Interviewer: I’m here with Cathy Brennan, standing in the line [outside the Michigan Womyn’s Music Festival gates]. The line is about 4 miles long?
Cathy Brennan: It’s pretty long.
INT: It’s the longest they’ve ever had it. It goes out into the highway and so some health department people and police officers are trying to get us to go into the gate earlier this year so that all of the women get inside.
CB: Yes, thank you for that! [laughs]
INT: So, Cathy, could you tell us a little bit about yourself, where you’re from and how long you’ve been attending Michfest ?
CB: My name is Cathy Brennan. I’ve lived in Baltimore, Maryland for the last 20 years and I’m an attorney and lesbian activist. And this is my second Festival.
INT: What do you think makes Michfest different from other festivals?
CB: I think the commitment to women and to having woman-focused experience, allowing women to establish their boundaries and have a safe space away from a male-dominated world distinguishes this festival from any other that I’ve ever been to, and I’m extremely grateful to Lisa Vogel for that opportunity. I know that a lot of women are too.
INT: Could you compare it to specific other women’s events like the National Women’s Music Festival?
CB: No, I don’t think you can compare it. Michigan, if you’ve never been, really is like coming home. Like I said, last year was the first time I came, and as soon as I walked onto the Land I realized I have been here all along; that this was a space that is been created for women like me.
I have regret that I didn’t come sooner in the 90s. I tried to get some of my friends to come and they were like, “Eww, no, woods!” We’re from New York, so it’s like, we’re snotty, and immature like that [laughs]. I’m grateful that I got to come last year and I’m grateful that this year I’m bringing my seven-year-old daughter to the festival and I’m really excited about that.
INT: Lovely. Why do you think Fest is ending after 40 years?
CB: Lisa Vogel has been doing this for 40 years and she certainly has earned her retirement and it’s her festival and she can decide what she wants to do with it. And she’s decided that now is the time. I would never question her. I think she’s incredibly thoughtful woman.
INT: And how do you think women should move forward now that festival is ending?
CB: This might sound corny, but to the extent that you’ve come to this festival, or haven’t come but embrace the culture of it, you have the kernel of organizing women’s space inside of you. I really do hope that it blows like dandelion seeds across the country and across the world (because there are women who come here from many different countries) to organize locally. As we’ve seen over the last 20 years with the gay rights movement — now the GLBT movement — women have really been marginalized and I think it’s time for women to look inward, to put our attention back into women and women’s space, and to withdraw our resources from the male-dominated GLBT movement. I think that’s already happening. Over the last five years, you’ve seen that women have the ability now to actually question where the GLBT movement has gone. I’d like to see that continue. And I think it will continue and part of that has to do with the recharging the women can get from women-only space and Michigan has been an incredibly important part of that.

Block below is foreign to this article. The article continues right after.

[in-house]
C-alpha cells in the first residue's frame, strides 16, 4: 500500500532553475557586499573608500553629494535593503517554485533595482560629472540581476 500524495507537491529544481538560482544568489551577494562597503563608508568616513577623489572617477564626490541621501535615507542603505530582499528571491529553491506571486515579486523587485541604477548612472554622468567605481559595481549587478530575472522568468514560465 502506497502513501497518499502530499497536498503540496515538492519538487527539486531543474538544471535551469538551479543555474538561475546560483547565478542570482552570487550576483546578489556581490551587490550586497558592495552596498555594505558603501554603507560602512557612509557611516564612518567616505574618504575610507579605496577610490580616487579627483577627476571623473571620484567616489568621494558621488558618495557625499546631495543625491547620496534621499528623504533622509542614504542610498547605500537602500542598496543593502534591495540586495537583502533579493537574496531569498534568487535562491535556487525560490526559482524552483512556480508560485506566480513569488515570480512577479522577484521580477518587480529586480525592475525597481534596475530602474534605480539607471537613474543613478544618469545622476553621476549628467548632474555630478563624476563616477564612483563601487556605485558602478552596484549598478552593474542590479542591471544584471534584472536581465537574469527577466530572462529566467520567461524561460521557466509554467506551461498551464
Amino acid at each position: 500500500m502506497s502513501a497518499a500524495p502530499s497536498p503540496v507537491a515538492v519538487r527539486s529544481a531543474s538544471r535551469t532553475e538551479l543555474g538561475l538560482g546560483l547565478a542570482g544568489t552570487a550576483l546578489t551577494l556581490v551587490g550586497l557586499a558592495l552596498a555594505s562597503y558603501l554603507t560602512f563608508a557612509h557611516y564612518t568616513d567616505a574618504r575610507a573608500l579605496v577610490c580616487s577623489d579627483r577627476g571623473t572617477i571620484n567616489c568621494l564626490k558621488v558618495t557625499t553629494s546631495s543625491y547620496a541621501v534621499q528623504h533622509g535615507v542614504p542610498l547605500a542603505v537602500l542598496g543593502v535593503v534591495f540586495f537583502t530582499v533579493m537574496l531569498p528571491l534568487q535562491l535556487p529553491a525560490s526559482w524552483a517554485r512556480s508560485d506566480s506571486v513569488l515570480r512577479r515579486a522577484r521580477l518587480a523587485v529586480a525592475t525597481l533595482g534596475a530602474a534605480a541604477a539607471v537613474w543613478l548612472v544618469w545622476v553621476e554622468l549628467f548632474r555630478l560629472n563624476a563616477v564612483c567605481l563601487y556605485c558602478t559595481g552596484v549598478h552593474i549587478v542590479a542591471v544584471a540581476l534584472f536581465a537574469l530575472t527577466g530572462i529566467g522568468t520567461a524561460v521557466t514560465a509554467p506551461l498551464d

INT: Is there a message you would like to send society at large about Michfest?
CB: Michigan is about love and it’s about love of women. There’s nothing here but love for women.
INT: Is there a message you would like to send to the activists who have sought to shut down Michfest?
CB: You know, not really. They’re miserable people. I try not to pay attention to miserable people because, ultimately, they eat themselves. People view things, like, “Oh, someone wrote a bad article…”, “Oh, this thing happened…” But this is a movement that is going to go on for decades. So, take the long view. These folks? Eventually women will get tired of them, because women aren’t stupid. I have great faith in women to figure it out. Even five years ago, there were women telling me I was this horrible person and now they’re like, “I love you, Cathy Brennan, you were right!” And it’s not me. Radical feminism is just an accurate reflection of women’s reality on this planet. So I don’t really spend a lot of time thinking about those people that try to shut down and rain on everyone else’s parade. Like I said, they’re miserable.
INT: And finally, why do you think women-only spaces are important?
CB: From the moment the doctor declares “It’s a girl,” we are slotted into roles. This is the system of gender. We don’t even know that this has happened to us; it’s so…it’s every decision that’s made about girls and for girls is infused with these assumptions about who you are. It takes time to unpeel that, and unpack it, and to realize, this isn’t actually necessarily innate, and this isn’t who I am. Women need space. We live in a very quick [snaps fingers like a metronome] 140-character culture. But that’s not how you actually become a thoughtful person. You need time and space. Michigan and women-only space gives women time and space. Also it gives us safe space, because the reality is that male violence is a plague on this planet and the primary victims of male violence are women and children. It’s good for women to take space away from a class that has oppressed them globally. So like I said, spread your seeds — your dandelion seeds — widely and do this in your local community because that is how you will achieve change.
INT: Lovely. Thank you so much, Cathy Brennan.
CB: Thank you